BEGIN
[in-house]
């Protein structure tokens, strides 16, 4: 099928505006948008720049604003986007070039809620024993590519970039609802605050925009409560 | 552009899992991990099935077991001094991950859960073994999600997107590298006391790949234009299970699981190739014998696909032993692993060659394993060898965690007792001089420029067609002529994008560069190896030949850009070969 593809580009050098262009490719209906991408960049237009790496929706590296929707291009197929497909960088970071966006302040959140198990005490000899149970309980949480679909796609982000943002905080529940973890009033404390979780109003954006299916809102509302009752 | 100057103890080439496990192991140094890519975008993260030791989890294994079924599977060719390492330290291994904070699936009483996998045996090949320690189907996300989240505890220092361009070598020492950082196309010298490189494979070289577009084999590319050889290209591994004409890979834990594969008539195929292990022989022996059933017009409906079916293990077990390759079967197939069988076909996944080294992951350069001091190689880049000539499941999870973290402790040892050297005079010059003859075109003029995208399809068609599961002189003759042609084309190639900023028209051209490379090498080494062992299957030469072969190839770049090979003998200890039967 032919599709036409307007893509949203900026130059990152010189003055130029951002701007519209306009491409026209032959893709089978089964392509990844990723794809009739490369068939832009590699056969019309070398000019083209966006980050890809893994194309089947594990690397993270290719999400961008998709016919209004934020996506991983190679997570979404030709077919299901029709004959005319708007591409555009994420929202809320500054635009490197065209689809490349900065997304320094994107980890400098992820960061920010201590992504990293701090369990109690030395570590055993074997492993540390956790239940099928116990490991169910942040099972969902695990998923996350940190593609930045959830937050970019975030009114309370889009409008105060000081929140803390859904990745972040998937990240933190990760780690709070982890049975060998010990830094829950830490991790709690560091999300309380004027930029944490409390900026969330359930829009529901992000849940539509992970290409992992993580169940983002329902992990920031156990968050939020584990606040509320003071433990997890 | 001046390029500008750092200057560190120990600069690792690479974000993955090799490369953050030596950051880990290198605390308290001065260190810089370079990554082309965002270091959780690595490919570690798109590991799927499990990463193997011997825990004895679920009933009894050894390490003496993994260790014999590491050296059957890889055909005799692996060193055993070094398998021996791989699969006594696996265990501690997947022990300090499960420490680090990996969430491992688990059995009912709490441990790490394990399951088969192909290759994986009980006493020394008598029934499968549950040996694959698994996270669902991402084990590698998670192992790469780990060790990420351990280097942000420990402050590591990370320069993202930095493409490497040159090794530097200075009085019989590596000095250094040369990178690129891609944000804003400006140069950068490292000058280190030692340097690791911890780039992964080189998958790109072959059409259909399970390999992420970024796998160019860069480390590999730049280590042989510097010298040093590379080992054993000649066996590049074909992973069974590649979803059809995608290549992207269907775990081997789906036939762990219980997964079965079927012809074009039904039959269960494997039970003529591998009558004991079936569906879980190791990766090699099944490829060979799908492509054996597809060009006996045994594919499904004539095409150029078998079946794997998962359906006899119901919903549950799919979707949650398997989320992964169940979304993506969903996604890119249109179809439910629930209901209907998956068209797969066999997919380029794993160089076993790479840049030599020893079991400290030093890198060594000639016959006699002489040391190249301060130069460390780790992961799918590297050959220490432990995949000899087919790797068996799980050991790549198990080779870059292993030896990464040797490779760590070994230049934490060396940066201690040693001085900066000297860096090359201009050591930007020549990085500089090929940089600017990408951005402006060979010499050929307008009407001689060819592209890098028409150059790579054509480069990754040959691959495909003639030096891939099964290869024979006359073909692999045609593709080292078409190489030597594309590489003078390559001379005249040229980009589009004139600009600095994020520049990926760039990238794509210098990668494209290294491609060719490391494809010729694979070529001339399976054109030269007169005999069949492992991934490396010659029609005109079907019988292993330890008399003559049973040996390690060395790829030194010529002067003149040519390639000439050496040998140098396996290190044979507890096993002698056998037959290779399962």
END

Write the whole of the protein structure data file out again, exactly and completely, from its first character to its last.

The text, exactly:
[in-house]
């Protein structure tokens, strides 16, 4: 099928505006948008720049604003986007070039809620024993590519970039609802605050925009409560 | 552009899992991990099935077991001094991950859960073994999600997107590298006391790949234009299970699981190739014998696909032993692993060659394993060898965690007792001089420029067609002529994008560069190896030949850009070969 593809580009050098262009490719209906991408960049237009790496929706590296929707291009197929497909960088970071966006302040959140198990005490000899149970309980949480679909796609982000943002905080529940973890009033404390979780109003954006299916809102509302009752 | 100057103890080439496990192991140094890519975008993260030791989890294994079924599977060719390492330290291994904070699936009483996998045996090949320690189907996300989240505890220092361009070598020492950082196309010298490189494979070289577009084999590319050889290209591994004409890979834990594969008539195929292990022989022996059933017009409906079916293990077990390759079967197939069988076909996944080294992951350069001091190689880049000539499941999870973290402790040892050297005079010059003859075109003029995208399809068609599961002189003759042609084309190639900023028209051209490379090498080494062992299957030469072969190839770049090979003998200890039967 032919599709036409307007893509949203900026130059990152010189003055130029951002701007519209306009491409026209032959893709089978089964392509990844990723794809009739490369068939832009590699056969019309070398000019083209966006980050890809893994194309089947594990690397993270290719999400961008998709016919209004934020996506991983190679997570979404030709077919299901029709004959005319708007591409555009994420929202809320500054635009490197065209689809490349900065997304320094994107980890400098992820960061920010201590992504990293701090369990109690030395570590055993074997492993540390956790239940099928116990490991169910942040099972969902695990998923996350940190593609930045959830937050970019975030009114309370889009409008105060000081929140803390859904990745972040998937990240933190990760780690709070982890049975060998010990830094829950830490991790709690560091999300309380004027930029944490409390900026969330359930829009529901992000849940539509992970290409992992993580169940983002329902992990920031156990968050939020584990606040509320003071433990997890 | 001046390029500008750092200057560190120990600069690792690479974000993955090799490369953050030596950051880990290198605390308290001065260190810089370079990554082309965002270091959780690595490919570690798109590991799927499990990463193997011997825990004895679920009933009894050894390490003496993994260790014999590491050296059957890889055909005799692996060193055993070094398998021996791989699969006594696996265990501690997947022990300090499960420490680090990996969430491992688990059995009912709490441990790490394990399951088969192909290759994986009980006493020394008598029934499968549950040996694959698994996270669902991402084990590698998670192992790469780990060790990420351990280097942000420990402050590591990370320069993202930095493409490497040159090794530097200075009085019989590596000095250094040369990178690129891609944000804003400006140069950068490292000058280190030692340097690791911890780039992964080189998958790109072959059409259909399970390999992420970024796998160019860069480390590999730049280590042989510097010298040093590379080992054993000649066996590049074909992973069974590649979803059809995608290549992207269907775990081997789906036939762990219980997964079965079927012809074009039904039959269960494997039970003529591998009558004991079936569906879980190791990766090699099944490829060979799908492509054996597809060009006996045994594919499904004539095409150029078998079946794997998962359906006899119901919903549950799919979707949650398997989320992964169940979304993506969903996604890119249109179809439910629930209901209907998956068209797969066999997919380029794993160089076993790479840049030599020893079991400290030093890198060594000639016959006699002489040391190249301060130069460390780790992961799918590297050959220490432990995949000899087919790797068996799980050991790549198990080779870059292993030896990464040797490779760590070994230049934490060396940066201690040693001085900066000297860096090359201009050591930007020549990085500089090929940089600017990408951005402006060979010499050929307008009407001689060819592209890098028409150059790579054509480069990754040959691959495909003639030096891939099964290869024979006359073909692999045609593709080292078409190489030597594309590489003078390559001379005249040229980009589009004139600009600095994020520049990926760039990238794509210098990668494209290294491609060719490391494809010729694979070529001339399976054109030269007169005999069949492992991934490396010659029609005109079907019988292993330890008399003559049973040996390690060395790829030194010529002067003149040519390639000439050496040998140098396996290190044979507890096993002698056998037959290779399962």